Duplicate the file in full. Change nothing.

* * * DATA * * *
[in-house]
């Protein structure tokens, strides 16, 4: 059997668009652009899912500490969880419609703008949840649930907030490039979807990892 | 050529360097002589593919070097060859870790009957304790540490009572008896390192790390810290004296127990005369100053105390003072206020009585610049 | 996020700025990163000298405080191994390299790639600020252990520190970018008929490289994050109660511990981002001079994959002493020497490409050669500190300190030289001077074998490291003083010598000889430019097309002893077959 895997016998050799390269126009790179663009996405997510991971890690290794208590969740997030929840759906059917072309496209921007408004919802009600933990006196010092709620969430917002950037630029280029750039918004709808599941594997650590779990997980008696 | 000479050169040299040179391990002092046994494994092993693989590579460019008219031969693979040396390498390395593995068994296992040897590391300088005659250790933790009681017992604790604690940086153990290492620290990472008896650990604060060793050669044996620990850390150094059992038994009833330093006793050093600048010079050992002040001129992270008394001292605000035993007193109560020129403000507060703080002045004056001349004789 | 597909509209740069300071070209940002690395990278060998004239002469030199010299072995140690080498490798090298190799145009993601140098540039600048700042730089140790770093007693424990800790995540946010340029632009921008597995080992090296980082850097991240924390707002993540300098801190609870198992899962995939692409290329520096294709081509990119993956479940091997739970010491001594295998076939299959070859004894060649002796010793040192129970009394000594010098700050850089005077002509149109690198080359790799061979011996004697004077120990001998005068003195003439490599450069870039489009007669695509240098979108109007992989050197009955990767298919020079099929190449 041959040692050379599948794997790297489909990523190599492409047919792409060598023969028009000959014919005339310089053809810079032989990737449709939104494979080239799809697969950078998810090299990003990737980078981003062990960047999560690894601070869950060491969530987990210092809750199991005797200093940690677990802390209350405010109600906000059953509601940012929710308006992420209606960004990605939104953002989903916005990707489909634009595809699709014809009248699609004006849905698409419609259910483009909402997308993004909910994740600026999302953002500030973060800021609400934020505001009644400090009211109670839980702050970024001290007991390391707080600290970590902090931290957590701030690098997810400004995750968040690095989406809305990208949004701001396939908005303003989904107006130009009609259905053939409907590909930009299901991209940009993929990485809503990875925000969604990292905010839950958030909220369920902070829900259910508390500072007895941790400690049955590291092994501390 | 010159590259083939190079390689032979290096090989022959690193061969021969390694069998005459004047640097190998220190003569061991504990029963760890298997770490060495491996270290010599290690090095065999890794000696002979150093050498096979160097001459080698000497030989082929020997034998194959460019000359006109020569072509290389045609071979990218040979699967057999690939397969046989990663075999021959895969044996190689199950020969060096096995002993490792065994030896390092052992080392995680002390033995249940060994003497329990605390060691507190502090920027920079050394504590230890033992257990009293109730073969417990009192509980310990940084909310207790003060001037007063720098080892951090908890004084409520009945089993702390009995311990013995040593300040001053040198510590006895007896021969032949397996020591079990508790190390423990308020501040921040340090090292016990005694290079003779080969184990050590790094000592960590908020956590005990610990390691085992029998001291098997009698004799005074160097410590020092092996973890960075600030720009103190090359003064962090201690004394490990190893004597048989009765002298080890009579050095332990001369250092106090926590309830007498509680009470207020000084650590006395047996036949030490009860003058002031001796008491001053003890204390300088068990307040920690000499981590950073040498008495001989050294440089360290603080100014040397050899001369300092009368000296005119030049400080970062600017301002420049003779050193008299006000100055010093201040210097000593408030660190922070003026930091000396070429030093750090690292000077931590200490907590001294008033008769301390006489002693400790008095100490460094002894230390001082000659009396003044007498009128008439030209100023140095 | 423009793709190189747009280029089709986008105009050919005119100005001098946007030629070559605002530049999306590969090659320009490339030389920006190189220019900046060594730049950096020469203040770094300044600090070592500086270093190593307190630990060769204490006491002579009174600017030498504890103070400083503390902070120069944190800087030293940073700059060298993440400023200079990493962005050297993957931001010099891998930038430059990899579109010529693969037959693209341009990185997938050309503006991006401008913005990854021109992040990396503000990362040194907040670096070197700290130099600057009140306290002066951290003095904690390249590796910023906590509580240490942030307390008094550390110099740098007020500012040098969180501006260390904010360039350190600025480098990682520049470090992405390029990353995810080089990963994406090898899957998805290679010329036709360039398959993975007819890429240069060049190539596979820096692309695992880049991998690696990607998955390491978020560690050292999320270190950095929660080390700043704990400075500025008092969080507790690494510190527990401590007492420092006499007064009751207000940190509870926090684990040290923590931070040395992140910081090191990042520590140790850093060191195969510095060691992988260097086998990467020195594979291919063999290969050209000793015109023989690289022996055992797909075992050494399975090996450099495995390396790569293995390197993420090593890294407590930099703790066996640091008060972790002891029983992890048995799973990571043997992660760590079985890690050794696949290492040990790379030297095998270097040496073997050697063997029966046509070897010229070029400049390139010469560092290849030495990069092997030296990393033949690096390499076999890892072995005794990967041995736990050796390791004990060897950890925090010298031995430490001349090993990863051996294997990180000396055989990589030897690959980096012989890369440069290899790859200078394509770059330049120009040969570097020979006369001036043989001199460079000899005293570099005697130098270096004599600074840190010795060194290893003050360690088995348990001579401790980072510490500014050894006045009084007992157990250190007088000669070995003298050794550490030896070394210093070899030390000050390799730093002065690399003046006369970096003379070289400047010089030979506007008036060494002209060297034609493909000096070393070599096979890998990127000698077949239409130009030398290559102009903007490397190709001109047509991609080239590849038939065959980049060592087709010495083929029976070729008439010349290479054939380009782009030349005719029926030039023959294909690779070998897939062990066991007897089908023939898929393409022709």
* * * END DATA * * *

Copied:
[in-house]
């Protein structure tokens, strides 16, 4: 059997668009652009899912500490969880419609703008949840649930907030490039979807990892 | 050529360097002589593919070097060859870790009957304790540490009572008896390192790390810290004296127990005369100053105390003072206020009585610049 | 996020700025990163000298405080191994390299790639600020252990520190970018008929490289994050109660511990981002001079994959002493020497490409050669500190300190030289001077074998490291003083010598000889430019097309002893077959 895997016998050799390269126009790179663009996405997510991971890690290794208590969740997030929840759906059917072309496209921007408004919802009600933990006196010092709620969430917002950037630029280029750039918004709808599941594997650590779990997980008696 | 000479050169040299040179391990002092046994494994092993693989590579460019008219031969693979040396390498390395593995068994296992040897590391300088005659250790933790009681017992604790604690940086153990290492620290990472008896650990604060060793050669044996620990850390150094059992038994009833330093006793050093600048010079050992002040001129992270008394001292605000035993007193109560020129403000507060703080002045004056001349004789 | 597909509209740069300071070209940002690395990278060998004239002469030199010299072995140690080498490798090298190799145009993601140098540039600048700042730089140790770093007693424990800790995540946010340029632009921008597995080992090296980082850097991240924390707002993540300098801190609870198992899962995939692409290329520096294709081509990119993956479940091997739970010491001594295998076939299959070859004894060649002796010793040192129970009394000594010098700050850089005077002509149109690198080359790799061979011996004697004077120990001998005068003195003439490599450069870039489009007669695509240098979108109007992989050197009955990767298919020079099929190449 041959040692050379599948794997790297489909990523190599492409047919792409060598023969028009000959014919005339310089053809810079032989990737449709939104494979080239799809697969950078998810090299990003990737980078981003062990960047999560690894601070869950060491969530987990210092809750199991005797200093940690677990802390209350405010109600906000059953509601940012929710308006992420209606960004990605939104953002989903916005990707489909634009595809699709014809009248699609004006849905698409419609259910483009909402997308993004909910994740600026999302953002500030973060800021609400934020505001009644400090009211109670839980702050970024001290007991390391707080600290970590902090931290957590701030690098997810400004995750968040690095989406809305990208949004701001396939908005303003989904107006130009009609259905053939409907590909930009299901991209940009993929990485809503990875925000969604990292905010839950958030909220369920902070829900259910508390500072007895941790400690049955590291092994501390 | 010159590259083939190079390689032979290096090989022959690193061969021969390694069998005459004047640097190998220190003569061991504990029963760890298997770490060495491996270290010599290690090095065999890794000696002979150093050498096979160097001459080698000497030989082929020997034998194959460019000359006109020569072509290389045609071979990218040979699967057999690939397969046989990663075999021959895969044996190689199950020969060096096995002993490792065994030896390092052992080392995680002390033995249940060994003497329990605390060691507190502090920027920079050394504590230890033992257990009293109730073969417990009192509980310990940084909310207790003060001037007063720098080892951090908890004084409520009945089993702390009995311990013995040593300040001053040198510590006895007896021969032949397996020591079990508790190390423990308020501040921040340090090292016990005694290079003779080969184990050590790094000592960590908020956590005990610990390691085992029998001291098997009698004799005074160097410590020092092996973890960075600030720009103190090359003064962090201690004394490990190893004597048989009765002298080890009579050095332990001369250092106090926590309830007498509680009470207020000084650590006395047996036949030490009860003058002031001796008491001053003890204390300088068990307040920690000499981590950073040498008495001989050294440089360290603080100014040397050899001369300092009368000296005119030049400080970062600017301002420049003779050193008299006000100055010093201040210097000593408030660190922070003026930091000396070429030093750090690292000077931590200490907590001294008033008769301390006489002693400790008095100490460094002894230390001082000659009396003044007498009128008439030209100023140095 | 423009793709190189747009280029089709986008105009050919005119100005001098946007030629070559605002530049999306590969090659320009490339030389920006190189220019900046060594730049950096020469203040770094300044600090070592500086270093190593307190630990060769204490006491002579009174600017030498504890103070400083503390902070120069944190800087030293940073700059060298993440400023200079990493962005050297993957931001010099891998930038430059990899579109010529693969037959693209341009990185997938050309503006991006401008913005990854021109992040990396503000990362040194907040670096070197700290130099600057009140306290002066951290003095904690390249590796910023906590509580240490942030307390008094550390110099740098007020500012040098969180501006260390904010360039350190600025480098990682520049470090992405390029990353995810080089990963994406090898899957998805290679010329036709360039398959993975007819890429240069060049190539596979820096692309695992880049991998690696990607998955390491978020560690050292999320270190950095929660080390700043704990400075500025008092969080507790690494510190527990401590007492420092006499007064009751207000940190509870926090684990040290923590931070040395992140910081090191990042520590140790850093060191195969510095060691992988260097086998990467020195594979291919063999290969050209000793015109023989690289022996055992797909075992050494399975090996450099495995390396790569293995390197993420090593890294407590930099703790066996640091008060972790002891029983992890048995799973990571043997992660760590079985890690050794696949290492040990790379030297095998270097040496073997050697063997029966046509070897010229070029400049390139010469560092290849030495990069092997030296990393033949690096390499076999890892072995005794990967041995736990050796390791004990060897950890925090010298031995430490001349090993990863051996294997990180000396055989990589030897690959980096012989890369440069290899790859200078394509770059330049120009040969570097020979006369001036043989001199460079000899005293570099005697130098270096004599600074840190010795060194290893003050360690088995348990001579401790980072510490500014050894006045009084007992157990250190007088000669070995003298050794550490030896070394210093070899030390000050390799730093002065690399003046006369970096003379070289400047010089030979506007008036060494002209060297034609493909000096070393070599096979890998990127000698077949239409130009030398290559102009903007490397190709001109047509991609080239590849038939065959980049060592087709010495083929029976070729008439010349290479054939380009782009030349005719029926030039023959294909690779070998897939062990066991007897089908023939898929393409022709």